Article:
Women’s History Month: Celebrating Val Ackerman

vackerman spry women history month

Spry is thrilled to celebrate the many successful women in the sport industry. We are proud to work with many of these women and can’t wait to share their stories and successes with you!

We recently had the opportunity to speak with Val Ackerman, Commissioner of the Big East Conference. Valerie is a sports executive, former lawyer, and former basketball player. She is known for being the first president of the Women’s National Basketball Association, serving from 1996 to 2005. 

 

What prompted you to work in athletics?

As an athlete herself, and because of her positive experiences around sports Val had a natural interest in athletics. Her father and grandfather were both high school Athletic Directors and athletes and she looked up to them as role models, often tagging along to sporting events with them.  But, according to Val, one of the biggest attractions to the  sports industry was that it seemed like a people business, which was very exciting.

Who are your Role Models?

As mentioned above, both Val’s father and grandfather were influential in her life. Additionally, her mother was a huge influence on Val.  She was a working mom when that wasn’t very common, and showed Val that it was possible to juggle raising kids and having a career.

Val had female athletes that she looked up to.  They were mostly tennis players and Olympics because those were the only female athletes shown on TV.  These influential women included; Billie Jean King, Peggy Fleming and Olga Korbut.

In her career, Val had many influential mentors who took her under their wing and taught her about the sports industry.  David Stern, Dave Gavit, founder of the Big East and Pam Summit, a coach not executive because there were not many female executives all played an important part in Val’s development.

What advice do you have for future leaders?

Val easily told us how her work ethic made her journey in the sports industry possible.  She is an extremely hard worker and encourages others to be the same.  Val said,  “If you want to be successful, there is always an extra mile to cover. And, knowing that going into any job or situation is important.”  She continues to say that individuals have to understand that others will work harder and there is no substitute for preparation, so work your butt off. She also mentions:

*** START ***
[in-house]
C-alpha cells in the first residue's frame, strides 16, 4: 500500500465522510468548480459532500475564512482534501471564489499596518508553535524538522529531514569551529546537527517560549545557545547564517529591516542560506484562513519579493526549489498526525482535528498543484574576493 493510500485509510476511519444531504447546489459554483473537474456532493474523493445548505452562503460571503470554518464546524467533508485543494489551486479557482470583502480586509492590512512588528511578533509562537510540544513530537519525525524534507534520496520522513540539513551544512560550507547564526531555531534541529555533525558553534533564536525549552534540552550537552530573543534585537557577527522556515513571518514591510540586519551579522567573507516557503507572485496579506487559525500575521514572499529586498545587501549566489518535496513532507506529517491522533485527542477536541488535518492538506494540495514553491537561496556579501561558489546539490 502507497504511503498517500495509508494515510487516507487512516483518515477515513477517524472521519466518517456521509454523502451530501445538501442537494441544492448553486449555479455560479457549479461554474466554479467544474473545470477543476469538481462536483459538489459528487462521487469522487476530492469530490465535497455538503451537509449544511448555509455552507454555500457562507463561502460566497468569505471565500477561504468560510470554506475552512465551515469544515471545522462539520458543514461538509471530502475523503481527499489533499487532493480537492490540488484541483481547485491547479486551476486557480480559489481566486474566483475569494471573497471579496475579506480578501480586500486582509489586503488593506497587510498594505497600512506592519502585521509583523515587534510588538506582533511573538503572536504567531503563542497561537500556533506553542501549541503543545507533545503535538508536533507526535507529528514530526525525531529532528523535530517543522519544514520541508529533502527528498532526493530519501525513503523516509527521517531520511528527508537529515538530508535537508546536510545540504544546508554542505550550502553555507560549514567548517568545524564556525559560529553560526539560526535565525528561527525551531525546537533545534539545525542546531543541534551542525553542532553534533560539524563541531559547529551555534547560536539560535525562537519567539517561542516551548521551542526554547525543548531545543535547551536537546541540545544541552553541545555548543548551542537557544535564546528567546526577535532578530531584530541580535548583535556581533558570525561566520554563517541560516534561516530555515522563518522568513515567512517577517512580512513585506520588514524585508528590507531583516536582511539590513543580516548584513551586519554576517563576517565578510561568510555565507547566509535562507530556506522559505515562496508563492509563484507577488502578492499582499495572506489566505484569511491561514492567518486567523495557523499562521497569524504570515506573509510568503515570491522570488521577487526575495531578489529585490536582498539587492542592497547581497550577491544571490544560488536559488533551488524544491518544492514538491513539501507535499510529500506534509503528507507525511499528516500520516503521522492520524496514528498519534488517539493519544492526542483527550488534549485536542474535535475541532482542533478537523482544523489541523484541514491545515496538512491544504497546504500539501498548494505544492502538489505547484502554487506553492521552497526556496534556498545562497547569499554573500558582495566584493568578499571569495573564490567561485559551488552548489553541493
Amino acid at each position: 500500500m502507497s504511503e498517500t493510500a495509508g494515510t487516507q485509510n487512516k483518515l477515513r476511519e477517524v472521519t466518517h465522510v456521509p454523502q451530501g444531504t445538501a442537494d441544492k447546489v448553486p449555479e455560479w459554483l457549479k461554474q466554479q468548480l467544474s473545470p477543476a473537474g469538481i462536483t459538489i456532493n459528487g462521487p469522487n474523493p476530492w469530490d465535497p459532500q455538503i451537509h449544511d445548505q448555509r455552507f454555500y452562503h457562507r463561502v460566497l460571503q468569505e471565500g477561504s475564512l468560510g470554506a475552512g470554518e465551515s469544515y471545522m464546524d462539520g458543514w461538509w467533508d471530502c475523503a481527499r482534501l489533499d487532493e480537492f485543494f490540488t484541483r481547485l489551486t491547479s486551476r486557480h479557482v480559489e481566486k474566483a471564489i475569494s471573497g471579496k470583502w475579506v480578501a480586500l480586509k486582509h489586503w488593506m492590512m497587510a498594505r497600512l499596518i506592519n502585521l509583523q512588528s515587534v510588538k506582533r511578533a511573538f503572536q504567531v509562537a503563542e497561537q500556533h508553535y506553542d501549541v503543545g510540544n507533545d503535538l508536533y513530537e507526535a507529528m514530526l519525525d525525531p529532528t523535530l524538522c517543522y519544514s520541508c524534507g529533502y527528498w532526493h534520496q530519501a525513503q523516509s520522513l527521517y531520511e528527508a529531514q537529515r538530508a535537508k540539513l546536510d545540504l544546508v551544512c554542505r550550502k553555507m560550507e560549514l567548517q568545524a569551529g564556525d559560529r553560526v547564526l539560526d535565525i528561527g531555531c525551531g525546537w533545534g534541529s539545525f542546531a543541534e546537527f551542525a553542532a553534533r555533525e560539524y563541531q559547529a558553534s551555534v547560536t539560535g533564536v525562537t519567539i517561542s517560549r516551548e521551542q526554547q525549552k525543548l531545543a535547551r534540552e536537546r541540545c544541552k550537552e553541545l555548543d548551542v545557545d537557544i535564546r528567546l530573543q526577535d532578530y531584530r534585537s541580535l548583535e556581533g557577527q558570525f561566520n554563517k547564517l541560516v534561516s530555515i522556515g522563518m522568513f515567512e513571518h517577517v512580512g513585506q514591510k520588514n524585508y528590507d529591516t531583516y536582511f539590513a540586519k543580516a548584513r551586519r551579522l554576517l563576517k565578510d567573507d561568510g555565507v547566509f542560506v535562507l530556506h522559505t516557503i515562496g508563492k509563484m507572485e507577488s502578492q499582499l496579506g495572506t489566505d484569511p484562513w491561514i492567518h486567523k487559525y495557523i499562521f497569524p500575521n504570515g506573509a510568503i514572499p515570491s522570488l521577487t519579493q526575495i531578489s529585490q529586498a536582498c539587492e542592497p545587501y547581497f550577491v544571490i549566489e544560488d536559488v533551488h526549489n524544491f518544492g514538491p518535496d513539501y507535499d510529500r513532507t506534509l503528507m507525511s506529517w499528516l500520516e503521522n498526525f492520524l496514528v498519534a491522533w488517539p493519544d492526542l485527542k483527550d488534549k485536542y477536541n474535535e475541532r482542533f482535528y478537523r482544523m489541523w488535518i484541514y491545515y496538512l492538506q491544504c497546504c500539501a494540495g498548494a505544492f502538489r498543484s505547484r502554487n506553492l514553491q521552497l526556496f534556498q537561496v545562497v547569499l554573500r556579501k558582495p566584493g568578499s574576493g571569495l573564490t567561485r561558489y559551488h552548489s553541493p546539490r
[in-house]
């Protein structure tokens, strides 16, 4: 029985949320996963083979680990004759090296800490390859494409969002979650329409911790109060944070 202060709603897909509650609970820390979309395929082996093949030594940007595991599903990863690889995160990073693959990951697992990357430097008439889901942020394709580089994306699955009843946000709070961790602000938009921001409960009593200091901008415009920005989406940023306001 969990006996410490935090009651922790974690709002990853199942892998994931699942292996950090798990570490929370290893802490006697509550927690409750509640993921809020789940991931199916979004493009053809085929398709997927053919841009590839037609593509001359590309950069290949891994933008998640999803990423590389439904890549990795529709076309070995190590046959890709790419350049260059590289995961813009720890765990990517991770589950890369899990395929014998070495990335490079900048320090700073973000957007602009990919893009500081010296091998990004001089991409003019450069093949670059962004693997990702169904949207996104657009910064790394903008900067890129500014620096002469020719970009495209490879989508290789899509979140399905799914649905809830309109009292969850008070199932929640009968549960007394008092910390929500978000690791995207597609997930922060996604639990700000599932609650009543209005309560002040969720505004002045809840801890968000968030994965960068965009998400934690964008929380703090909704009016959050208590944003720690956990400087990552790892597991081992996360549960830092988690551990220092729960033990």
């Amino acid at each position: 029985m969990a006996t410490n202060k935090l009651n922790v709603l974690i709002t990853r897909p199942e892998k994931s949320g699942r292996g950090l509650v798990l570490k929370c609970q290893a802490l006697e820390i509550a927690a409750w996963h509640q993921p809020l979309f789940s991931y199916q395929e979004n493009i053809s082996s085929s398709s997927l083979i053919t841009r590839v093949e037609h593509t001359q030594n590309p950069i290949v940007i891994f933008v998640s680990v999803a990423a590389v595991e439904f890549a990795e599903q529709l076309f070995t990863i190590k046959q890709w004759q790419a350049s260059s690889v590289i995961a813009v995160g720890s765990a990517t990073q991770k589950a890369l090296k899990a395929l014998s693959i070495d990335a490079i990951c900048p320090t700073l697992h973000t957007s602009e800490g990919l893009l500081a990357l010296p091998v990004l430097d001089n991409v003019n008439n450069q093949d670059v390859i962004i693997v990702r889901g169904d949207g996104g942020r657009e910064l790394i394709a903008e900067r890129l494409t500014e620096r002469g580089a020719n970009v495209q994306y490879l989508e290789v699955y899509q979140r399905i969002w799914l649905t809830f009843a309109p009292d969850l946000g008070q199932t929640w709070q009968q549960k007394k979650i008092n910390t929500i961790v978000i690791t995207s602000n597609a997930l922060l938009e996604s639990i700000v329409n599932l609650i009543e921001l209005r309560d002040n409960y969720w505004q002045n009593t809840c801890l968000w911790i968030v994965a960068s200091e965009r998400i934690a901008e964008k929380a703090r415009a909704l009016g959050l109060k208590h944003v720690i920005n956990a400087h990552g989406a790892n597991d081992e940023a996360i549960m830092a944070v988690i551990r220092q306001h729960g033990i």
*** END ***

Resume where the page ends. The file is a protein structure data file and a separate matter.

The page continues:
• Competency – be good at what you do and know what you’re talking about
  • People skills matter – in every business especially in sports
  • Relationships last for decades 
  • Reputation is built on reliability and your ability to see both sides of an argument and understand human emotion. 
  • Sports are based on passion and emotion, it’s important to understand other people’s emotion.

What is the best piece of advice you have been given?

Val mentions that she has received a lot of great advice throughout her career, but she always remembers when David Stern said, “micro-management is underrated”.  Val explained that he meant, the details matter and as a leader you have to know when to jump into the weeds and help your team manage the small details and when to trust your team to do the work.  In her own work, “managing details could make something bad turn out to be something good and something good turnout great.” 

Please fill in the blank,  The best part of my job is – 

“The people. It’s a people intensive industry and success and satisfaction ride on relationships with the people who you work for, with and for you.” Val looked back at the past 2 years that our world was dealing with a global pandemic.  She explained how she worked to ensure that connections stayed strong during those extraordinary times – when no one had a playbook.  That time period tested relationships and it was hard.

Favorite Ice Cream 

Jersey Shore – Rum Raisin Ice Cream or anything dark chocolate

 

Read the next article in Spry’s Women’s History Month series: Celebrating Kirsten Elleby, the Deputy Athletic Director and Senior Woman Administrator at Syracuse University.